4 ways to combine fonts

Typography can really help your brand stand out, however many bloggers overlook the importance of combining the right fonts and creating consistent graphics often picking random fonts to suit the content rather than sticking to fonts that suit the brand. Consistency is key to good design - you want all of your website to connect, the permanent blog design and the daily post graphics and establishing a clear type style for your graphics will help achieve this as well as ensure that readers will recognise your blog graphics wherever it may be on the web. Combining fonts is an art not a science, there are no absolute rules, however here are some best practices you can follow to maximise your designs and elevate your brand’s image.

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how to cOMBINe typefaces

First off get to know the different classifications of typefaces such as serif, sans serif, script and decorative and then decide which fonts to use and how to combine them. If you're still deciding which typeface to use have a look at this post on selecting the right fonts for your brand.

There are many ways you can combine fonts but here are 4 suggestions to get you started:

  1. Combine a sans serif heading with a serif font for the body copy. This is a classic combination that can provide just the right amount of contrast without both fonts competing for attention. A serif font can be elegant and thought of as highly legible making it easy on the eye for the reader to tackle large paragraphs of body copy.  
  2. Combine a loud serif display font heading with a quieter sans serif typeface for the body copy e.g. Abril fatface with Avenir. This allows the personality of the header to shine and grab the readers interest whilst the unfussy body copy typeface complements and sits quietly along-side.
  3. Try using just one typeface family that has many different weights e.g. Gotham. Then choose a different weight for the header, sub header and body copy as well as setting the head or sub in caps at varying sizes. This is often all it takes to create enough distinction for a clean, attractive design.
  4. Choose typefaces from the same designer e.g. Glypha and Univers designed by Adrian Frutiger. Typefaces created by the same designer often share a similar style in the proportion or the way the letter is constructed and even though they may technically be different type categories such as serif or sans serif they will complement each other due to their shared origins. For example typefaces with similar x-heights (distance from the baseline to the top of the lowercase letter) and counters (the enclosed white space in characters such as b and d) sit nicely together.

However, in general fonts that are too similar look bad together so avoid using the same type classifications - e.g. don’t combine two slab serif fonts as they will compete with each other and create tension within the design. A chunky slab serif font could also be hard to read at a smaller point size when set in large amounts of text. As a general rule it is best to keep slab serif fonts for headers and sub-headers or small amounts of text (but of course there are always exceptions to the rule!).

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KEEP IT SIMPLE & ASSIGN RULES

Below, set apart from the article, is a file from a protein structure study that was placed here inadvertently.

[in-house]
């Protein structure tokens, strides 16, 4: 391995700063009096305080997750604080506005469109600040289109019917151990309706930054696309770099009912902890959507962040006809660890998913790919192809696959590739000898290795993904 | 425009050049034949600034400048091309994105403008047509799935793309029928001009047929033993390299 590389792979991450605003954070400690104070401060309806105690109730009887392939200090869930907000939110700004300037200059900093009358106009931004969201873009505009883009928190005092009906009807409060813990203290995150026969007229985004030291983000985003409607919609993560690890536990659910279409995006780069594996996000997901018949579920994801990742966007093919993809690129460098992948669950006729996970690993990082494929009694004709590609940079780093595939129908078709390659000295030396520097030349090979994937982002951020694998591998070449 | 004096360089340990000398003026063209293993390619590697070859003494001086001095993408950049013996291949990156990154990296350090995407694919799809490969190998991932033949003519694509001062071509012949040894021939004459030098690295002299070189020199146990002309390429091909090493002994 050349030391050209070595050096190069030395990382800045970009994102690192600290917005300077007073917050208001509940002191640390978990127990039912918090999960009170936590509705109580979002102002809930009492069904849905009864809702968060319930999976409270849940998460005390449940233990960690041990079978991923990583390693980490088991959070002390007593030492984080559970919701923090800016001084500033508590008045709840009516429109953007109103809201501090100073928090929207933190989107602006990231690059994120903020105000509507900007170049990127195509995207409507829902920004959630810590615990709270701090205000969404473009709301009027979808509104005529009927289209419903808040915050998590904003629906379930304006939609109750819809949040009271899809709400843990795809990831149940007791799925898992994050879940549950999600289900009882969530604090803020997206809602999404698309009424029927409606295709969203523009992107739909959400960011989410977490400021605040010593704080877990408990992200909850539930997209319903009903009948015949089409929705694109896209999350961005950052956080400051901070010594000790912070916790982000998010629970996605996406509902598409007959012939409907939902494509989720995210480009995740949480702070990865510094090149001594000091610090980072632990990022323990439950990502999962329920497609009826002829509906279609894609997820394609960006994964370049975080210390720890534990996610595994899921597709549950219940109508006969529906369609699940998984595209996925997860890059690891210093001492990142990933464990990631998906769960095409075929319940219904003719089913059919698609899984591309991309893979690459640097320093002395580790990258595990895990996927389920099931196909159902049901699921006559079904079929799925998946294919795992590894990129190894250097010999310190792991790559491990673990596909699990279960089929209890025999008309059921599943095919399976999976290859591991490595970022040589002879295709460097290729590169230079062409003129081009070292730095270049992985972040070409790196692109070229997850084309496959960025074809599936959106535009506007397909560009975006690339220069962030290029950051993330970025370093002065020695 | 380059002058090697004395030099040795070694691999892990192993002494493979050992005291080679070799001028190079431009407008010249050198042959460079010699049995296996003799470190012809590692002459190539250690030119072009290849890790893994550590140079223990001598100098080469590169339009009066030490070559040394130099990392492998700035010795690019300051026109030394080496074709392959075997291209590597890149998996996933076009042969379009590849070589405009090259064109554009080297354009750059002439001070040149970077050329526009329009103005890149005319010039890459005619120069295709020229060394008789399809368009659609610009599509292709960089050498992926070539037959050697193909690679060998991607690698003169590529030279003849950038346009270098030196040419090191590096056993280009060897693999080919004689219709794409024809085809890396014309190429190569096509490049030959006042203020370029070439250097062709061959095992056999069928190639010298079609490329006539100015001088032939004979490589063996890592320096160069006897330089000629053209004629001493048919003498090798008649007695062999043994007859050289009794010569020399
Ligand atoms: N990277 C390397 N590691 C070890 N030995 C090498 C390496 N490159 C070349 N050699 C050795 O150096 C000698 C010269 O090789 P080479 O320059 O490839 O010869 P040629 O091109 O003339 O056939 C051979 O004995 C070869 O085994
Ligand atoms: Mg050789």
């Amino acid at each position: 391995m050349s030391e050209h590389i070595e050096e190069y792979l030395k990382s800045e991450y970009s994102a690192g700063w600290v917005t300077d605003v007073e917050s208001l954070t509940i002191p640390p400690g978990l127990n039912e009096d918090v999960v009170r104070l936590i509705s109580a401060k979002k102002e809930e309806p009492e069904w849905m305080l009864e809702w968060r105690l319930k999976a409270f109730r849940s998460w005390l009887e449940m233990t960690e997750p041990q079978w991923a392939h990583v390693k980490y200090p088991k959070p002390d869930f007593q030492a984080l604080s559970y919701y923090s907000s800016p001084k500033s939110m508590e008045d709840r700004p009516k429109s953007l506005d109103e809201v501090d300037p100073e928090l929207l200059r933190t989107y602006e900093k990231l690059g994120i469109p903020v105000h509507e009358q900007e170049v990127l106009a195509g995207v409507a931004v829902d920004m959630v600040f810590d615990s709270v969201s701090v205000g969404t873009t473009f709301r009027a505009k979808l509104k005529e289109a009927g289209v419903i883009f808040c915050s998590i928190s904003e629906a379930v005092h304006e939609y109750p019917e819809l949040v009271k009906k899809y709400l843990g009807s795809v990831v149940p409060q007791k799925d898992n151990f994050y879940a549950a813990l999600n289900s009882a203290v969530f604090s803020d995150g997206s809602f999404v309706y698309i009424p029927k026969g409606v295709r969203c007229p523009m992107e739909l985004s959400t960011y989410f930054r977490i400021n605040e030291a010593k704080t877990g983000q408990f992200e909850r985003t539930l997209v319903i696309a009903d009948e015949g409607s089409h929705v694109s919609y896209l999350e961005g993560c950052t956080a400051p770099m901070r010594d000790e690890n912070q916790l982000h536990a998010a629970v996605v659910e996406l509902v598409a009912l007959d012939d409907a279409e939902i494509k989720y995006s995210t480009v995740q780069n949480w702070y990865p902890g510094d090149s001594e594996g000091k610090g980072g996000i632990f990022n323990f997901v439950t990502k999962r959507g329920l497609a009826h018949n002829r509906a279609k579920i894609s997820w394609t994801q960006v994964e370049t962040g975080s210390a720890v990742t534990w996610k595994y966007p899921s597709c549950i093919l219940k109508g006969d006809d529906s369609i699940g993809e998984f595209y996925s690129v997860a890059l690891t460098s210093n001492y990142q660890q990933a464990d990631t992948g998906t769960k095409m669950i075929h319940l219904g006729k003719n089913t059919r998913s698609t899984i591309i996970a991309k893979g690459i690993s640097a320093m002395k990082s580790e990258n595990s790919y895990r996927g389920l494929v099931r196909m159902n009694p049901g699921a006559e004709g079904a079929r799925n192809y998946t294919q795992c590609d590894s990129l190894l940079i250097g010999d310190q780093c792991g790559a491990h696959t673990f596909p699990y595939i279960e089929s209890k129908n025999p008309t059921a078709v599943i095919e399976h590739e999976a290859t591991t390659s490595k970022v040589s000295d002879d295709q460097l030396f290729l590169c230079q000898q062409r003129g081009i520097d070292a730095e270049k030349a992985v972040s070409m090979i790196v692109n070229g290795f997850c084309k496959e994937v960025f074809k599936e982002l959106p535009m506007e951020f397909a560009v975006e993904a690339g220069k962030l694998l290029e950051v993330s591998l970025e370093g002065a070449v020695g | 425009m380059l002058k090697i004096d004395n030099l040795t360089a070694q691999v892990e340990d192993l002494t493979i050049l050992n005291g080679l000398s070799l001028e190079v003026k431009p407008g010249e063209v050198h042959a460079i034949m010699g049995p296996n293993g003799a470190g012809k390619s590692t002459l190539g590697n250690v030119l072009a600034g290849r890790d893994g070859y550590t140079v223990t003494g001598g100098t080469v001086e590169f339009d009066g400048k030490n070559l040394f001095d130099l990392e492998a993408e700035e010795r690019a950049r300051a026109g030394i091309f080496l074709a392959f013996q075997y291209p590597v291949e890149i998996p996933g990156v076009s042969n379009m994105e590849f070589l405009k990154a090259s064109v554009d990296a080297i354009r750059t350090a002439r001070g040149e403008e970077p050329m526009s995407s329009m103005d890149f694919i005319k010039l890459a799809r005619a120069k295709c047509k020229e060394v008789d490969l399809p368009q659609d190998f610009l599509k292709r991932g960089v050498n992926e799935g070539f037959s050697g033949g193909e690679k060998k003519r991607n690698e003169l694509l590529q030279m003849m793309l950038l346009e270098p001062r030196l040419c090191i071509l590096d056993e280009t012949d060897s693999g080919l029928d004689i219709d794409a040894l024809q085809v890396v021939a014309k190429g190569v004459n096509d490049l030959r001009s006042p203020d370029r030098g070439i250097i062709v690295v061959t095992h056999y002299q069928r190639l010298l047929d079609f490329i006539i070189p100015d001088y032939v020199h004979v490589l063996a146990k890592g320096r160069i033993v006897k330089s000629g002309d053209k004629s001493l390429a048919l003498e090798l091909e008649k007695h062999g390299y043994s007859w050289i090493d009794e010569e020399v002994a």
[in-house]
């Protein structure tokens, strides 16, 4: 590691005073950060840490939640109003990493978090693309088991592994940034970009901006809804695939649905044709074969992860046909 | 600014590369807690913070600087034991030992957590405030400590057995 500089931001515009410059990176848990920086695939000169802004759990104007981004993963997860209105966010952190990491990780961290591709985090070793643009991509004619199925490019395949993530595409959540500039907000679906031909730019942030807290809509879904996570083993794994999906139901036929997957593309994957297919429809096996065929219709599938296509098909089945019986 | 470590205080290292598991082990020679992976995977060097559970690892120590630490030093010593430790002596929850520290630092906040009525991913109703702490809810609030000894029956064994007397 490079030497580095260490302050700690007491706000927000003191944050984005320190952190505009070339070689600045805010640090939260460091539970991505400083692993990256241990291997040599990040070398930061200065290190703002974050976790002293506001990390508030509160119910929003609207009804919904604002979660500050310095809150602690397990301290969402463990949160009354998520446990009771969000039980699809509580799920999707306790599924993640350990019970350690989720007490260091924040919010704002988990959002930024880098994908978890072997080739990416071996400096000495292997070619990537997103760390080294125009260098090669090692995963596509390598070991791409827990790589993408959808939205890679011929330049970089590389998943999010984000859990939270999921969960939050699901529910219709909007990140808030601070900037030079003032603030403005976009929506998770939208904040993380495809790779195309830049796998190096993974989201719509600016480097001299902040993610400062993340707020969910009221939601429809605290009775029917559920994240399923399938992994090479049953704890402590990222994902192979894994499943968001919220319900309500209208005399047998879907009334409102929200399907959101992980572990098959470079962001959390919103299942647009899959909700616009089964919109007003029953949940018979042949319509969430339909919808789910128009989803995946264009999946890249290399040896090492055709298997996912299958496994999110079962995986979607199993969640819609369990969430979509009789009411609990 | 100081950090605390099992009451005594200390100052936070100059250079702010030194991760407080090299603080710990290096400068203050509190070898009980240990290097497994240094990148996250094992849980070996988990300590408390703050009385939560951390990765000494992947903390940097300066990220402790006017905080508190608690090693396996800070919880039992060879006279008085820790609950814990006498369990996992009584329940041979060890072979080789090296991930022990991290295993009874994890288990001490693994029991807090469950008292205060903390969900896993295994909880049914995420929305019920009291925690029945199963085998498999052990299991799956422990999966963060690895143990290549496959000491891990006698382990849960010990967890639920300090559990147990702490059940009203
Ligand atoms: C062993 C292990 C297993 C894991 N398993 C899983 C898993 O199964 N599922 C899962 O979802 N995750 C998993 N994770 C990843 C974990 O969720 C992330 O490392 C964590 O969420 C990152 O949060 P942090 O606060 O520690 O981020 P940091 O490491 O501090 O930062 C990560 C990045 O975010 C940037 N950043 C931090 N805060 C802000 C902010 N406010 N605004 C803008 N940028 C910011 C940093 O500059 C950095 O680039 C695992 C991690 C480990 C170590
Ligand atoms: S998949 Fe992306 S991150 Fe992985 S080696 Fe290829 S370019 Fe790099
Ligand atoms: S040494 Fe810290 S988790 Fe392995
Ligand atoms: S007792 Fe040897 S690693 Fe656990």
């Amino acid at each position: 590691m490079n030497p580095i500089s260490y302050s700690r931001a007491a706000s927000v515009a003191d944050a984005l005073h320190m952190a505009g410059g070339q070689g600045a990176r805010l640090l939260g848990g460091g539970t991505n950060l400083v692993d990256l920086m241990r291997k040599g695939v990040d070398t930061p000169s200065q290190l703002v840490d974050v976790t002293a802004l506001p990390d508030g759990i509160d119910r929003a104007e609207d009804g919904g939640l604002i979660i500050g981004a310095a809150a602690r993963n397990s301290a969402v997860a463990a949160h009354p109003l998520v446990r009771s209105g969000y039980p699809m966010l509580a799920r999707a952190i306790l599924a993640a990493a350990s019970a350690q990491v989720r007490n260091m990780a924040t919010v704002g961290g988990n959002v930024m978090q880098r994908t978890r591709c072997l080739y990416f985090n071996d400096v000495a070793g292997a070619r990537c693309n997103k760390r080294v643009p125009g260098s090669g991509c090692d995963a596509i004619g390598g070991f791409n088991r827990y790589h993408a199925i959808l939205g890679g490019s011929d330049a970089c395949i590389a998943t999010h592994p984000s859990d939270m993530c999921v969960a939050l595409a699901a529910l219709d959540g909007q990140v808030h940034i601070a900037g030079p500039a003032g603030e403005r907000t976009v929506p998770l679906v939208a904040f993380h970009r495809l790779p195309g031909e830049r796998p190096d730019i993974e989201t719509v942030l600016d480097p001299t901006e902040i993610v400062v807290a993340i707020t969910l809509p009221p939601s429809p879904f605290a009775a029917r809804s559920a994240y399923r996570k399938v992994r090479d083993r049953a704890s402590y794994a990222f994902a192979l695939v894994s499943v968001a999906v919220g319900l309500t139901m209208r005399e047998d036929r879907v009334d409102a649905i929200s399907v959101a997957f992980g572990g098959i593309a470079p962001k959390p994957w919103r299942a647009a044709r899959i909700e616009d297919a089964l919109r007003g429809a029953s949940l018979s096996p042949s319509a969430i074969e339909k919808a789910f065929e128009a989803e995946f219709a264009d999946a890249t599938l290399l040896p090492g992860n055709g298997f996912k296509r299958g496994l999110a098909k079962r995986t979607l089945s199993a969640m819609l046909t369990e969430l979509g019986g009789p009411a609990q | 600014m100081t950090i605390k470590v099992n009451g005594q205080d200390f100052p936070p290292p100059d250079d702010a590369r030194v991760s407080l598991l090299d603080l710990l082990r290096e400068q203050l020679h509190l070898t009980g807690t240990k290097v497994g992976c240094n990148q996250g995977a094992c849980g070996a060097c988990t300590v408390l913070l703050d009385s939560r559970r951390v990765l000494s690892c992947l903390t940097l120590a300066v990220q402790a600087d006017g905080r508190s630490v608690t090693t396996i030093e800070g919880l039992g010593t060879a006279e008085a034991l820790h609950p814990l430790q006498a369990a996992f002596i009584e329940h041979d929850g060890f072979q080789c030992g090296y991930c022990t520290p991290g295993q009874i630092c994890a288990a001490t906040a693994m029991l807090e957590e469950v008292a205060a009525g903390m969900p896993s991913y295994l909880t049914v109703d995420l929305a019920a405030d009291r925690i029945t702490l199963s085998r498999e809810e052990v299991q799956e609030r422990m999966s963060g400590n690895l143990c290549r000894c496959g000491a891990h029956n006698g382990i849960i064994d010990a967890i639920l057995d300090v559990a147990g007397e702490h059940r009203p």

Using 1-3 fonts for your brand is enough. Decide which type style will be used for headers, sub-headers and body copy and apply these typographic rules to every branded graphic. Change the background colour or underlying graphic to add variety to your site and suit the content of the post but don’t change the fonts. This consistency is key to creating a professional appearance across your brand and a unique style that readers will be able to associate with your blog wherever they see your graphics on the web e.g. Pinterest, Instagram etc.

VISUAL HIERARCHY

Without typographic hierarchy a design will be flat, uninteresting and lack any focus for the reader. Use font size, all caps or lowercase, font weight e.g. regular, light, bold etc to establish a visual order within your design. This helps to delineate primary (e.g. header) & secondary (e.g. body copy) information, making it easier for the reader to take in the text. Using different font sizes, weights and spacing adds ‘typographic colour’ to the design which helps guide the reader’s eye around the page and directs them where to go and in what order. For example a large bold header helps capture the reader’s attention and clearly signals to ‘read here first’.

Typesetting factors

Another element to consider when combining your typefaces is the spacing between the letters (tracking) and within the lines of text (leading). There's a trend for extended tracking within uppercase letters as shown in main header in example 1 above, as it helps to increase readability and adds style to the design. However increased tracking in lowercase text makes it harder to read words as a single unit so use it sparingly.

Leading alters the amount of white space between lines of text. The point size of the letters is important - for the web it needs to be at least 13px (max 18px) for body copy - however it's the white space in between that makes it more legible so try increasing the leading before you increase the point size, you'll find it gives your text room to breath. A good rule of thumb is to set the line height to 125% of the word size e.g. text set at 14 pts, leading would be 17.5 pts.

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